For starters, though Vietnam was hugely destructive in human terms, strategically it was just a medium-sized blunder. It was a waste of resources, yes, but the war didn't make America more vulnerable to enemy attack.

The Afghanistan war does. Just as al-Qaeda planned, it empowers the narrative of terrorist recruiters – that America is at war with Islam. The would-be Times Square bomber said he was working to avenge the killing of Muslims in Afghanistan and Pakistan. And Major Nidal Hasan, who at Fort Hood perpetrated the biggest post-9/11 terrorist attack on American soil, was enraged by the Afghanistan and Iraq wars.

And how many anti-American jihadists has the war created on the battlefield itself? There's no telling, but recent headlines suggest this admittedly impressionistic conclusion: We're creating them faster than we're killing them. And some of these enemies, unlike the Vietcong, could wind up killing Americans after the war is over – in south Asia, in the Middle East, in Europe, in America.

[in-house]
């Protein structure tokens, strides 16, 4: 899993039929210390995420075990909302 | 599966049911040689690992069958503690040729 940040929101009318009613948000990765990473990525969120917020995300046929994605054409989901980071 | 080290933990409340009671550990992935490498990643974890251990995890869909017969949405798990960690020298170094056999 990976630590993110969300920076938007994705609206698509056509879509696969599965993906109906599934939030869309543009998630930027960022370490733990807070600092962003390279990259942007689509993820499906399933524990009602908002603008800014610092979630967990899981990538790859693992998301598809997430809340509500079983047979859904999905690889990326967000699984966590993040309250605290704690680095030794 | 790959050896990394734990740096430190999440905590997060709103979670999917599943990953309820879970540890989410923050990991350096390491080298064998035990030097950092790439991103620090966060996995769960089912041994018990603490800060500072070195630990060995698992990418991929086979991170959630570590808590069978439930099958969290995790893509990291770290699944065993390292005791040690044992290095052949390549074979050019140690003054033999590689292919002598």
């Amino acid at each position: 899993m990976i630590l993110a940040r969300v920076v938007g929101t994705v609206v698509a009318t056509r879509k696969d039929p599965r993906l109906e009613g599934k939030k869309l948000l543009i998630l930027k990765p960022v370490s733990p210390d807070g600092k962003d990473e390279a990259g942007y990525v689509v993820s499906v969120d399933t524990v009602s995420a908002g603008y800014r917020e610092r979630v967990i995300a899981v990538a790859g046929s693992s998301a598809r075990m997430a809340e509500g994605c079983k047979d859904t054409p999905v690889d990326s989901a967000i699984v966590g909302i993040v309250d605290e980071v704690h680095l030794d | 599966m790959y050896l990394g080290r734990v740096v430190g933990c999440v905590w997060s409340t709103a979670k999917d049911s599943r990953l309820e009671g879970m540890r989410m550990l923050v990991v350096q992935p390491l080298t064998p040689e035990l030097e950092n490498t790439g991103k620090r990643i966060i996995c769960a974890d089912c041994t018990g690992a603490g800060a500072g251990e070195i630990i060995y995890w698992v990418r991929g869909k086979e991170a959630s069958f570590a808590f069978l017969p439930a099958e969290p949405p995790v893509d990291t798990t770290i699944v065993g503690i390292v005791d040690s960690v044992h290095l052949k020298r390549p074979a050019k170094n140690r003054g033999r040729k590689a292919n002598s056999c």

Hawks sometimes try to turn this logic to their advantage: It's precisely because our enemies could remain dangerous after the war that we have to deny them a "platform" – an Afghanistan that's partly or wholly under Taliban control; Communists weren't going to use Vietnam as a base from which to attack America, but we saw on 9/11 that Afghanistan can be used that way.

Actually, we didn't. The staging ground for the 9/11 attacks was Germany – and some American flight schools – as much as Afghanistan. The distinctive challenge posed by terrorism is that the enemy doesn't need to occupy much turf to harm us.